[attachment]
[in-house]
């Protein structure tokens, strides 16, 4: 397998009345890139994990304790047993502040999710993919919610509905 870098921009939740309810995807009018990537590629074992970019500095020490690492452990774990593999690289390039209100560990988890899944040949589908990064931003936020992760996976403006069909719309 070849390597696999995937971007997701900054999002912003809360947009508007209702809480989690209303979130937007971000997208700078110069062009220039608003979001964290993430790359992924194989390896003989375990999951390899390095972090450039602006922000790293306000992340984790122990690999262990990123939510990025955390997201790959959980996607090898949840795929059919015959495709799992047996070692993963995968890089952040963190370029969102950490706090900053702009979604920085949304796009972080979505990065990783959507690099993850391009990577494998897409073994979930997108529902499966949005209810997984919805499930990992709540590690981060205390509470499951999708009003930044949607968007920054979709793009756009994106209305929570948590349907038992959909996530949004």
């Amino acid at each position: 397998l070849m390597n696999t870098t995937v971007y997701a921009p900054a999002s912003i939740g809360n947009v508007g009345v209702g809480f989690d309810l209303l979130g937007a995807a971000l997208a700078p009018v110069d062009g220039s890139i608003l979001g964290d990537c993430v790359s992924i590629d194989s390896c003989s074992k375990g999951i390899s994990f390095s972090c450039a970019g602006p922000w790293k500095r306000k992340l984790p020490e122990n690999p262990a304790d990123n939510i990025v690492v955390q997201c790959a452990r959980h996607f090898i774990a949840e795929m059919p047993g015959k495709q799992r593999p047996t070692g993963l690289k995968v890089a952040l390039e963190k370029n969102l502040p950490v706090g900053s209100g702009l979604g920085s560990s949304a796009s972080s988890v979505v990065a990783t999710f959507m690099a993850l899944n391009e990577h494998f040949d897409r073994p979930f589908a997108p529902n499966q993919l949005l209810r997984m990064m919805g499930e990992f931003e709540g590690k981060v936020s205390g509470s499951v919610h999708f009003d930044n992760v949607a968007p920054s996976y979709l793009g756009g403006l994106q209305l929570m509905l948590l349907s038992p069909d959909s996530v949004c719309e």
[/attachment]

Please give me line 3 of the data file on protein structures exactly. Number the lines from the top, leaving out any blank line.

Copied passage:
């Amino acid at each position: 397998l070849m390597n696999t870098t995937v971007y997701a921009p900054a999002s912003i939740g809360n947009v508007g009345v209702g809480f989690d309810l209303l979130g937007a995807a971000l997208a700078p009018v110069d062009g220039s890139i608003l979001g964290d990537c993430v790359s992924i590629d194989s390896c003989s074992k375990g999951i390899s994990f390095s972090c450039a970019g602006p922000w790293k500095r306000k992340l984790p020490e122990n690999p262990a304790d990123n939510i990025v690492v955390q997201c790959a452990r959980h996607f090898i774990a949840e795929m059919p047993g015959k495709q799992r593999p047996t070692g993963l690289k995968v890089a952040l390039e963190k370029n969102l502040p950490v706090g900053s209100g702009l979604g920085s560990s949304a796009s972080s988890v979505v990065a990783t999710f959507m690099a993850l899944n391009e990577h494998f040949d897409r073994p979930f589908a997108p529902n499966q993919l949005l209810r997984m990064m919805g499930e990992f931003e709540g590690k981060v936020s205390g509470s499951v919610h999708f009003d930044n992760v949607a968007p920054s996976y979709l793009g756009g403006l994106q209305l929570m509905l948590l349907s038992p069909d959909s996530v949004c719309e």